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Laurel and Hardy

Laurel and Hardy, American film comedy team. The duo consisted of Stan Laurel, 1890–1965, b. Ulverson, England, whose real name was Arthur Stanley Jefferson; and Oliver Hardy, 1892–1957, b. Atlanta, Ga. The thin Laurel and rotund Hardy had occasionally appeared in films together before being purposely teamed in 1927. Their typical routine involved a simple set-up which is complicated by their zany antics and taken to wildly comic extremes. Their more than 100 films spanning three decades (1921–51) are marked by expert pantomime, brilliant physical comedy, well-defined character, and a special care taken with props. Laurel produced several of their films and devised most of the routines. They appeared in shorts until 1935 and in features until 1951. Hardy made infrequent appearances in straight roles without Laurel. Their best-known films include the Academy Award-winning The Music Box (1933), Fra Diavolo (1933), Sons of the Desert (1934), and Way Out West (1937).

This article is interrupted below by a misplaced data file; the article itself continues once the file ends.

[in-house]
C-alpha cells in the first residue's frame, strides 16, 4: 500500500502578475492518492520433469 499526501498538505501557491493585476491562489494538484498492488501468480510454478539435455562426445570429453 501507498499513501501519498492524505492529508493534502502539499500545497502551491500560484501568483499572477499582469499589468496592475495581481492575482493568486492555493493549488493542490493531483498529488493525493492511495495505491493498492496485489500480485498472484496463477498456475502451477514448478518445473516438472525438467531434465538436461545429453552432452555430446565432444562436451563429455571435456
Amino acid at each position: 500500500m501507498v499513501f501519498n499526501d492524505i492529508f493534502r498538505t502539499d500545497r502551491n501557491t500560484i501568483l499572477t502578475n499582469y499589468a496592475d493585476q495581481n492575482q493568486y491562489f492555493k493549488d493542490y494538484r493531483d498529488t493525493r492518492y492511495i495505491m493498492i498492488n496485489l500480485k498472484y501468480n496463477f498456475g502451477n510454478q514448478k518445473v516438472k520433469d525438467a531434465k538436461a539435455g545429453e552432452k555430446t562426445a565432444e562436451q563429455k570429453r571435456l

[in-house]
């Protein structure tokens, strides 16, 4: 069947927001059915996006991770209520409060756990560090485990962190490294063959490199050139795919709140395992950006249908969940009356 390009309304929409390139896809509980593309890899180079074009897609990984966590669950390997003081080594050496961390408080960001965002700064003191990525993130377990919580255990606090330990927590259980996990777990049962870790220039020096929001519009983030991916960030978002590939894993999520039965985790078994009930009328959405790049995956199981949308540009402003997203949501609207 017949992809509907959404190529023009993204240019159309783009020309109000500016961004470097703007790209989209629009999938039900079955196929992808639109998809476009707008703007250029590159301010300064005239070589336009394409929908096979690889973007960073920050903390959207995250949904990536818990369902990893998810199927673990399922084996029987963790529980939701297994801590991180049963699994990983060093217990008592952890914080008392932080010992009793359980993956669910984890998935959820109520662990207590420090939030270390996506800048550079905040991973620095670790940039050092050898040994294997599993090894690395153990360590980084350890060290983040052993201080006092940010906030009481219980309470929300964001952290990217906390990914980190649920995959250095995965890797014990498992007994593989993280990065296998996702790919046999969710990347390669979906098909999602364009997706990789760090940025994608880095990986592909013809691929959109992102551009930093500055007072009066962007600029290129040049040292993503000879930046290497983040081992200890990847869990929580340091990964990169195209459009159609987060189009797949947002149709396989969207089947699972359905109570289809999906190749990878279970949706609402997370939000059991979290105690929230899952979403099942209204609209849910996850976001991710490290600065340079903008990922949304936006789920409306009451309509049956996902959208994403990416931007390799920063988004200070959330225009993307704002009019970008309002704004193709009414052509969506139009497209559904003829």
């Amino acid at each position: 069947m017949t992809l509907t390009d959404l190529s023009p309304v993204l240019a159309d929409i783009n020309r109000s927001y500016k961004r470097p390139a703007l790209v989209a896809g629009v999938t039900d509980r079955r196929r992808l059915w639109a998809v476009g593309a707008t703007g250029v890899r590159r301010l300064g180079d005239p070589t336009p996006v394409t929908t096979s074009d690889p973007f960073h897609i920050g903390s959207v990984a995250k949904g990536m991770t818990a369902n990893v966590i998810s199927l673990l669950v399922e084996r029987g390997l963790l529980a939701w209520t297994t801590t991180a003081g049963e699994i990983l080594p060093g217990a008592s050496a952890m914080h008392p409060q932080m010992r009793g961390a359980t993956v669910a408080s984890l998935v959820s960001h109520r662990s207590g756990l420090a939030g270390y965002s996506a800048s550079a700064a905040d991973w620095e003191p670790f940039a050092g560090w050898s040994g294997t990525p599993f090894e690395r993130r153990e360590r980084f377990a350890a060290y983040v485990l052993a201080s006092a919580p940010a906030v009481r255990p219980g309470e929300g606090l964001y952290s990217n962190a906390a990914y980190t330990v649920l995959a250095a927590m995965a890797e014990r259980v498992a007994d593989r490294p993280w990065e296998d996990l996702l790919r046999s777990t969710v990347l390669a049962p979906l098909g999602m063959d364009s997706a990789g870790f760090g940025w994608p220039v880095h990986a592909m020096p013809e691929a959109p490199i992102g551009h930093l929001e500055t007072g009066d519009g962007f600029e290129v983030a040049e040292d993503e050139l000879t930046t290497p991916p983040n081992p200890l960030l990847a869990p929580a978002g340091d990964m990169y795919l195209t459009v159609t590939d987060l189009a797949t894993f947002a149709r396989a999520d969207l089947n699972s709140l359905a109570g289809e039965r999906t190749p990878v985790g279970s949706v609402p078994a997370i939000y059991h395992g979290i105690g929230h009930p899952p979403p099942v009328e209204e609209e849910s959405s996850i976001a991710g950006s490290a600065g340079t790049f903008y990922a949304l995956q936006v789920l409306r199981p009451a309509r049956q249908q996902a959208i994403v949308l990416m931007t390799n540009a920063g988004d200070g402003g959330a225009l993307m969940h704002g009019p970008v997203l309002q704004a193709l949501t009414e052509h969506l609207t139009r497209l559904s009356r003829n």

See S. Louvish, Stan and Ollie (2002).

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Laurel and Hardy

Laurel and Hardy US comedy team who starred in more than 200 films. Stan Laurel (1890–1965), b. Britain, played the thin, bumbling oaf. His US partner, Oliver Hardy (1892–1957), played the fat, pompous womanizer. Their best films include Leave 'em Laughing (1928), The Music Box (1932), and Way Out West (1937).

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Hardy

Har·dy 1 / ˈhärdē/ , Oliver, see Laurel and Hardy.

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